In addition, the training was geared towards teaching the new processes, and hence each user was allocated between 8 and 68 hours of training depending on the job description of the staff.
The whole training process took almost 800 days to implement the project
After the training, the trainees were given user passwords to allow access to the ‘sandbox’, which was meant for testing different entities.
There was preliminary training mainly for orientation and R/3 modules training which was targeted to be fully on course by the Go-Live date
This technique was significantly important as it linked more than 60 servers and 1200 desktop personal computers to a WAN. With this in place, the organization was in a better position to serve its clients as well as effect a warehouse management change at NIBCO.
Overall, which one of the above Change Management Techniques/Approaches that you detailed above was the most important and detail why it was most important
While all the mechanisms employed brought on board positive results in the organization’s growth and development, subjectively, the leadership approach was of greater significance to the success of NIBCO’s big bang approach.
This is because were it not for the three top directors standing strong for what they believed, the whole project would not have succeeded. This can be attested to the fact that they received great criticism both from within and without.
For instance, in the launching of the Big Bang system, not all the IBM team members were sure of the viability of the system even though they spearheaded its implementation.
Other consultation enterprises dismissed the approach as unworkable due to its triad design. They argued that the project had to be directed by a single person as the leader and pioneer of the project.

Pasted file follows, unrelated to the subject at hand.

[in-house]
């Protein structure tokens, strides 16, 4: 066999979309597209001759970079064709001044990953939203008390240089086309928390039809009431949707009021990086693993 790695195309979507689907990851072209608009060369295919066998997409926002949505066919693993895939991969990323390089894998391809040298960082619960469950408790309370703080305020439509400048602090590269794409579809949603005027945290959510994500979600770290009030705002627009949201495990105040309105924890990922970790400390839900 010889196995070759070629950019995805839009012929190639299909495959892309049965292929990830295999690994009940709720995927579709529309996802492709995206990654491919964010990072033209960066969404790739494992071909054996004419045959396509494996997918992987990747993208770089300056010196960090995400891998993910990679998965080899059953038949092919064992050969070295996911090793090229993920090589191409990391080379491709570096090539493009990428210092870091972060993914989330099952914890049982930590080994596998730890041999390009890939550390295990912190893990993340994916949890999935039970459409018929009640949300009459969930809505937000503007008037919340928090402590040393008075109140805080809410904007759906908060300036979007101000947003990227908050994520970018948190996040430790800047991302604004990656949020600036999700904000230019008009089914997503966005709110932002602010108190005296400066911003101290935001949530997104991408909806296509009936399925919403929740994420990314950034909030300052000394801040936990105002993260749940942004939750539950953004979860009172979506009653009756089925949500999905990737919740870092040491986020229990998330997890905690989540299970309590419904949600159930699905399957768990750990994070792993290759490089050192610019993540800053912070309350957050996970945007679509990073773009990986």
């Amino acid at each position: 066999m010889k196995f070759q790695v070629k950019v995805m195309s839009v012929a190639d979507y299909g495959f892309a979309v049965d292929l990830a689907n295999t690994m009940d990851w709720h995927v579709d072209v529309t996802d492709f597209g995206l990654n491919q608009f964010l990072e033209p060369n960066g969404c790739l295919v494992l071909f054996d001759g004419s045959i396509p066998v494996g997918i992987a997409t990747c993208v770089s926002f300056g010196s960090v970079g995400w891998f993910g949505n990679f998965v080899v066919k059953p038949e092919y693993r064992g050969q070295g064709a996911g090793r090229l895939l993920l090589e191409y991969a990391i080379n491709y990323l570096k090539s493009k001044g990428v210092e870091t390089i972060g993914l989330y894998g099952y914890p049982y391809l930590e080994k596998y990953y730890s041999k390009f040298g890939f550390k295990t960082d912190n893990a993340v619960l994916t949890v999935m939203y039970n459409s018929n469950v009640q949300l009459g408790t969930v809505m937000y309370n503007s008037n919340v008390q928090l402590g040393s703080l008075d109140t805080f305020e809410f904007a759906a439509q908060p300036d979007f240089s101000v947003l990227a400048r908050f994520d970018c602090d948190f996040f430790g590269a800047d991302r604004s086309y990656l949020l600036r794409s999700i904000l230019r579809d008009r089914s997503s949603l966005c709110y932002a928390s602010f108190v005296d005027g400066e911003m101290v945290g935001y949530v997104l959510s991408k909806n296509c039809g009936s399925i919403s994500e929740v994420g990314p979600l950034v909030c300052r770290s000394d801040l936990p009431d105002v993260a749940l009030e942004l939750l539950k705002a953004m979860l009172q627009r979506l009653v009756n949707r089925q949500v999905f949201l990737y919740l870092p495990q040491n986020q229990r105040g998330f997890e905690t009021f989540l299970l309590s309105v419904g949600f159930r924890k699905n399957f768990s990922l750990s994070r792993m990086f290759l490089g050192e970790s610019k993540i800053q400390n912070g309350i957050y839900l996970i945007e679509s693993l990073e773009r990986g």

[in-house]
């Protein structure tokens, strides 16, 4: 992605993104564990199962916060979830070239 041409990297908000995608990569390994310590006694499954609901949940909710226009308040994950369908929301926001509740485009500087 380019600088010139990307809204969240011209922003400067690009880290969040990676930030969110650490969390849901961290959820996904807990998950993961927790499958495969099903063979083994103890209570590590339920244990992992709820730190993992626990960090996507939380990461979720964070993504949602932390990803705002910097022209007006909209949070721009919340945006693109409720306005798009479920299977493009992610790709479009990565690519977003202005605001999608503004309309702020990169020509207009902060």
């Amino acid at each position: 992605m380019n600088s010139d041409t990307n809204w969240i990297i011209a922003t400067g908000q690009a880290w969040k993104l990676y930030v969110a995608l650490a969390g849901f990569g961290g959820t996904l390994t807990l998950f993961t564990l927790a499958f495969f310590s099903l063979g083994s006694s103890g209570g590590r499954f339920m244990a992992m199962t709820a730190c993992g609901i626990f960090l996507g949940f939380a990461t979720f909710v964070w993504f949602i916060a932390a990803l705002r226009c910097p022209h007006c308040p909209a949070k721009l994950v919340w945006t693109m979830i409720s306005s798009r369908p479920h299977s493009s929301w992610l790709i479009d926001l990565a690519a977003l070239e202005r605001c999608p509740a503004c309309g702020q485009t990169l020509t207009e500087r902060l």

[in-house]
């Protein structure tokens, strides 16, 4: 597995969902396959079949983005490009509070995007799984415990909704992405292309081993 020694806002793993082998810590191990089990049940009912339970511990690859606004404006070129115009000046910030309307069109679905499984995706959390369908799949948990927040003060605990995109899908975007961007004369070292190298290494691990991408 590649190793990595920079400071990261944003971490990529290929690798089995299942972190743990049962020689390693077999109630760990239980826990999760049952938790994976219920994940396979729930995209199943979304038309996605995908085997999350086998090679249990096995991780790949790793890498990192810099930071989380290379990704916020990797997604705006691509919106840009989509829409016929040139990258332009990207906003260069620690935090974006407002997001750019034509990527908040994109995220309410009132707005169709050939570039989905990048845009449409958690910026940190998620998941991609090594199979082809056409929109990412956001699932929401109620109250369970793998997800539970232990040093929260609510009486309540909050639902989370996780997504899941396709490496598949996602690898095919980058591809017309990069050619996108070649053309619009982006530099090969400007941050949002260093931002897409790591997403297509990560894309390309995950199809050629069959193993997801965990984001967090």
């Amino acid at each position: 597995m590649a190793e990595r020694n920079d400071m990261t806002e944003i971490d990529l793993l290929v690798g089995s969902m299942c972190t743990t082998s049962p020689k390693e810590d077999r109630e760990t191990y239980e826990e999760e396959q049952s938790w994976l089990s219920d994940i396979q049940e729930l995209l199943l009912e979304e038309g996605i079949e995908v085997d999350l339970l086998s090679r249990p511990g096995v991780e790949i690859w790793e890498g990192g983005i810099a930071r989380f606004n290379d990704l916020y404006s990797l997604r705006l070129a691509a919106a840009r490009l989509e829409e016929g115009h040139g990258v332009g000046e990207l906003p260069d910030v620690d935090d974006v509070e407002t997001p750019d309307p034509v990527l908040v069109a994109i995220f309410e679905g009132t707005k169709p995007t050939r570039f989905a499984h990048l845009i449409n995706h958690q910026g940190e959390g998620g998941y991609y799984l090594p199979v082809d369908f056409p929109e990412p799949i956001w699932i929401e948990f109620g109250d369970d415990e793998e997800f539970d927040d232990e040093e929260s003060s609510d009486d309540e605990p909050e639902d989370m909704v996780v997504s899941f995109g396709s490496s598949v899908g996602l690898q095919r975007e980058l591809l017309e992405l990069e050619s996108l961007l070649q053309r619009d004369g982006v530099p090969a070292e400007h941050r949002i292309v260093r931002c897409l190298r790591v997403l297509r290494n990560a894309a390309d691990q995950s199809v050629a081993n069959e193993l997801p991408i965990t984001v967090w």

Instead, the trio fully embraced and owned the project, and together as one, forged forward to implement the project.
As the saying goes,’ United we stand, divided we fall’ the leaders acted as role models of working as a team and championed various team playing projects like the TIGER Den.
They sought the guidance of consultants with the main aim of tapping the knowledge, acquiring technological knowledge, as well as exchanging ideas and views. The NIBCO team leaders sought to know how things work so that, in effect, they would be able to develop their expertise.
This was the antagonist of other companies who hired consultants to work for them instead of developing their manpower. Moreover, this unique leadership model was responsible for the innovation of all the other projects implemented in the company.
Name and describe any course theories and approaches that were apparent in the NIBCO case
It is clear that the business environment exhibited by NIBCO had strengths, weaknesses, opportunities, and threats just like any other business arena.
It is apparent that NIBCO exploited the available opportunities and built on its strengths to overcome the threats and limitations experienced. Some of the approaches they took to effect this included the following.
NIBCO worked tirelessly to develop a quality customer-oriented service. This is in line with the theory that a customer is key to any business enterprise. The directors ensured that their customer service staffs were highly skilled and well equipped with new technological skills.
Also, NIBCO ensured that the services needed by its customers were availed in the right manner and time.
This was facilitated by improving order accuracy, installing Personal computers for customer service officers, expanding, and developing a multichannel infrastructure that enabled efficient flow of information to its clientele.
NIBCO played a major role in creating a team-playing environment despite criticism from their counterparts. This can be seen initially from the co-leads Davis, Wilson, and Beutler. The trio worked as a team and later on preached teamwork to the other staff.
For instance, they initiated TIGER talks geared towards providing a solution to various issues of the projects.
Additionally, they held open discussion forums as well as face-to-face discussions, which made the team members open up and give their views and suggestions.
This ensured that each member had at least face-to-face session every month, which further helped them improve their communication skills and innovation skills.
These unique and diversified ideas are coming from different areas of expertise brought on board significant improvement of the organization.